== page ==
Not too surprisingly, many people today remember mobile internet access beginning in 2007 with the release of Apple’s iPhone. Actually, mobile website technology really began in 1997 with Nokia’s 9000 Communicator smartphone. Over the next several years, other smartphones, like the Palm One Treo and Blackberry 6210 & 7210, as well as a few others, hit the market; but none were really very affordable for the average user.
In the beginning, web capabilities were also unimpressive compared to what they are today. Still, people could see the big picture, and many expected mobile advertising to be huge – especially when the iPhone came out. It’s remained unexpectedly small, however, even in recent years; In 2011, mobile advertising consumed only about $1 billion globally, compared to a $32 billion budget for the broader internet advertising market in the US alone.
Moving Advertising to Mobile Yet mobile advertising continues to be an important part of a business’s marketing campaign, and the way it works is evolving. In years past, websites often included what’s known as “responsive design”. This detects the size of a web browser, and then reorganizes the information on the page to fit that size screen. The drawbacks to responsive website designs are larger images, pages and bandwidth, which eats up data and loads slowly. This has created a greater demand for mobile websites, which are ultimately faster and more convenient for mobile users. Projection for 2015 mobile ad revenue is expected to be about $15 billion dollars. Yet even with mobile devices consuming a great deal more of our internet exploration, desktop devices are still consuming more internet activities, so optimizing for desktop searchers remains an important part of a company’s advertising campaign.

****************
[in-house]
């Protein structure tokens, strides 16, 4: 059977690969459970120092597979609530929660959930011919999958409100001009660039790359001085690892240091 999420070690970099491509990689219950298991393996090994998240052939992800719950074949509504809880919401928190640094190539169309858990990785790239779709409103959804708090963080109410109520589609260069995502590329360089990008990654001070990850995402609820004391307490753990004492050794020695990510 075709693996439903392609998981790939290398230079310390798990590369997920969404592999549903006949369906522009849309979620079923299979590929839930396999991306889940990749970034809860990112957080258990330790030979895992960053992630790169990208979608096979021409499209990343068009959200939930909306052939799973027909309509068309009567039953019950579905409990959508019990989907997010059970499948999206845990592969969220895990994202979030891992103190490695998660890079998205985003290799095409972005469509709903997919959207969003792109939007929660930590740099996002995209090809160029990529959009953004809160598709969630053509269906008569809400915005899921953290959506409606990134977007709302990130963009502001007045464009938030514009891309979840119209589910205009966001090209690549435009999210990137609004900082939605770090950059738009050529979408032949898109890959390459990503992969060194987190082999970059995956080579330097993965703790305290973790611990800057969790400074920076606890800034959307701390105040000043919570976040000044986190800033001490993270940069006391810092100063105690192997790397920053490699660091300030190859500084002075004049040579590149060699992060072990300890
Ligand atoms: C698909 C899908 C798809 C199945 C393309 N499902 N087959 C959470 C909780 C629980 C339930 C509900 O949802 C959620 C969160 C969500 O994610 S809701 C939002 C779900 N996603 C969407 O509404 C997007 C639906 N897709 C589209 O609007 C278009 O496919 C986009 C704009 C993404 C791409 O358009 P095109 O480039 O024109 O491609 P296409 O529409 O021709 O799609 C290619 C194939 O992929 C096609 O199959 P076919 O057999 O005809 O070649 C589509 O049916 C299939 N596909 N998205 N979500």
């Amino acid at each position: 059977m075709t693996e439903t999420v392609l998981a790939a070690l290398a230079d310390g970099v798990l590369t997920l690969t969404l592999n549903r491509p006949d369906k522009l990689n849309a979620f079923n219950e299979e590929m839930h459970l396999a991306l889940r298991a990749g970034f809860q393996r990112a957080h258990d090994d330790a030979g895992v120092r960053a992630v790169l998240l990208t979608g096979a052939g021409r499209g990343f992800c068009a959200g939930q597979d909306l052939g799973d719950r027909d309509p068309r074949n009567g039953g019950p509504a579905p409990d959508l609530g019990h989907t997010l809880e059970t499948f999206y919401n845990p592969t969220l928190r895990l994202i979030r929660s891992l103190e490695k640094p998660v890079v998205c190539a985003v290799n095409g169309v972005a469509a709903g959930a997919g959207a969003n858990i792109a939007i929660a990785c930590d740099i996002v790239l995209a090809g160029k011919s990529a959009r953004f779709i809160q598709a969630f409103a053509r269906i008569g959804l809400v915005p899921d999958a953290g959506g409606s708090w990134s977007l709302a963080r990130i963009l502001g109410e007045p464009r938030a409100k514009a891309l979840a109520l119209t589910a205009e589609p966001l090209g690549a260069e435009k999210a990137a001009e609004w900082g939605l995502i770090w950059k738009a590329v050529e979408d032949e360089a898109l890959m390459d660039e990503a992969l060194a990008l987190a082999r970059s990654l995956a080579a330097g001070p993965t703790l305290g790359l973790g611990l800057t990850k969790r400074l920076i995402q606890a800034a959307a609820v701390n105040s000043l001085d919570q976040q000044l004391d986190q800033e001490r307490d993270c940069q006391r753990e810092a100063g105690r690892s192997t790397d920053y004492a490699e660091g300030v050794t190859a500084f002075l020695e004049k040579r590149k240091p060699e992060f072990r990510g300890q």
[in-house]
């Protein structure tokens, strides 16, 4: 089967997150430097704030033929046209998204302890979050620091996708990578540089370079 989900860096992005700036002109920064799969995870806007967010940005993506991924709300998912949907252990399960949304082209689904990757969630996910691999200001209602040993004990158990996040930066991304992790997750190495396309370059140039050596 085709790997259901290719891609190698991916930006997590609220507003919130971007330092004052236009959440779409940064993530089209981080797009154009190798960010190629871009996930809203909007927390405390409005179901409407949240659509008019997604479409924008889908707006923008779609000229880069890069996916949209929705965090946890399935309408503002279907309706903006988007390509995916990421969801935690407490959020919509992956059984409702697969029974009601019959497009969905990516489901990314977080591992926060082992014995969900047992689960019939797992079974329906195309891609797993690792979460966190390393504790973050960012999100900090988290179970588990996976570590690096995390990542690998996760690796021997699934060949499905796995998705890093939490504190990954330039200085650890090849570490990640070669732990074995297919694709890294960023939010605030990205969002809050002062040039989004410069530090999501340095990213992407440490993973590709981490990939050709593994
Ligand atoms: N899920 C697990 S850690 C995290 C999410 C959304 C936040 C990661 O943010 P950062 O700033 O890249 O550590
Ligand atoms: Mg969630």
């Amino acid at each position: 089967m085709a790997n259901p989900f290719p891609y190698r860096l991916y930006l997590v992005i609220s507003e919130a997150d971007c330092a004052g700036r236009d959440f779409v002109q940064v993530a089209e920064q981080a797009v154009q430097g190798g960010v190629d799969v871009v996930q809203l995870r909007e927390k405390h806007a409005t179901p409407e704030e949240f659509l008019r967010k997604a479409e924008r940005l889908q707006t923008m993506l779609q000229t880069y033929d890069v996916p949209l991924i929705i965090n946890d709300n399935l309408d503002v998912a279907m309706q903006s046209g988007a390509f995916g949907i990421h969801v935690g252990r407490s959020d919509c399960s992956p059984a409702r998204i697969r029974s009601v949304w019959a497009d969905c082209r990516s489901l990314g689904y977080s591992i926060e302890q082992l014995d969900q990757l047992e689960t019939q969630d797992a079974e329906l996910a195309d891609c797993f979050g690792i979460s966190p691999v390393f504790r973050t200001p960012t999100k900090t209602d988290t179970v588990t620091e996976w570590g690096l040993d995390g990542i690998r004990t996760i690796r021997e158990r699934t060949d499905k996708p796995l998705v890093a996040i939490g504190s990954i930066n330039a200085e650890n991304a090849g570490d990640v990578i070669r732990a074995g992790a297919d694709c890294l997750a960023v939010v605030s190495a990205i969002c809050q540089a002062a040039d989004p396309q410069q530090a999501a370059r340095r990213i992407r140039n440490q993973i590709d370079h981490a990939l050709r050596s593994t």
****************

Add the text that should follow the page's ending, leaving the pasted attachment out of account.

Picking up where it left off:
AdWords Adjusts for Mobile Ads In early 2013, Google launched a new AdWords System called Enhanced Campaigns, which was supposed to be a better way to advertise across multiple devices. The goal of this type of campaign was to reach desired users with optimal advertising, regardless of the device. Companies would have the option to optimize their PPC campaign for mobile, or bid higher (or lower) for mobile traffic. The downside is, there’s no option to bid up or down on a desktop. The best case scenario is bidding down on a default CPC, and bidding higher on a mobile device. The end result is that companies now have to have responsive websites or automatically detect the device and redirect them to a mobile website. With these changes, it’s more important than ever to consider how you will set up your own advertising account. Certain companies will naturally receive more mobile searchers than other companies, so you need to take a hard look at your Analytics data to determine your next move, and optimize accordingly.
The drive towards using mobile, however, raises questions about how this format compares to other digital assets. To answer those questions, we have compared our normative databases for both #Adzglobe Team#